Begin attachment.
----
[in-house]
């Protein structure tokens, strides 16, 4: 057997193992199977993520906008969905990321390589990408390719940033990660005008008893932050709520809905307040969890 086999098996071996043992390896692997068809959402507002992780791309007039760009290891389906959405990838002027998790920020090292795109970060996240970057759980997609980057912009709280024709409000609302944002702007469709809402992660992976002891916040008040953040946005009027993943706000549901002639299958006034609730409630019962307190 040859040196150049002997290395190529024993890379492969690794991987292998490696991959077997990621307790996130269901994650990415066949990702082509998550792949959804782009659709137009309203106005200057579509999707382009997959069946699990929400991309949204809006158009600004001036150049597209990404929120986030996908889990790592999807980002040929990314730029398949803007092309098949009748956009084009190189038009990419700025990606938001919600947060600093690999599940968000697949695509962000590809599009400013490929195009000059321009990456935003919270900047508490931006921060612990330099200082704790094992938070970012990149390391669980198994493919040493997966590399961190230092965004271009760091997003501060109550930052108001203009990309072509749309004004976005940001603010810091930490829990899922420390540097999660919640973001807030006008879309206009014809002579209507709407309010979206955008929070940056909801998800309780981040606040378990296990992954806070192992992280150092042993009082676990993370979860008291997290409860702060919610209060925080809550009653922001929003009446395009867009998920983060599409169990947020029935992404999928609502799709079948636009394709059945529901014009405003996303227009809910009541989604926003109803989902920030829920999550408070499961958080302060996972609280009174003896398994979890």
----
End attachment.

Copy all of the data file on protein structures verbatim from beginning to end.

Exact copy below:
[in-house]
């Protein structure tokens, strides 16, 4: 057997193992199977993520906008969905990321390589990408390719940033990660005008008893932050709520809905307040969890 086999098996071996043992390896692997068809959402507002992780791309007039760009290891389906959405990838002027998790920020090292795109970060996240970057759980997609980057912009709280024709409000609302944002702007469709809402992660992976002891916040008040953040946005009027993943706000549901002639299958006034609730409630019962307190 040859040196150049002997290395190529024993890379492969690794991987292998490696991959077997990621307790996130269901994650990415066949990702082509998550792949959804782009659709137009309203106005200057579509999707382009997959069946699990929400991309949204809006158009600004001036150049597209990404929120986030996908889990790592999807980002040929990314730029398949803007092309098949009748956009084009190189038009990419700025990606938001919600947060600093690999599940968000697949695509962000590809599009400013490929195009000059321009990456935003919270900047508490931006921060612990330099200082704790094992938070970012990149390391669980198994493919040493997966590399961190230092965004271009760091997003501060109550930052108001203009990309072509749309004004976005940001603010810091930490829990899922420390540097999660919640973001807030006008879309206009014809002579209507709407309010979206955008929070940056909801998800309780981040606040378990296990992954806070192992992280150092042993009082676990993370979860008291997290409860702060919610209060925080809550009653922001929003009446395009867009998920983060599409169990947020029935992404999928609502799709079948636009394709059945529901014009405003996303227009809910009541989604926003109803989902920030829920999550408070499961958080302060996972609280009174003896398994979890």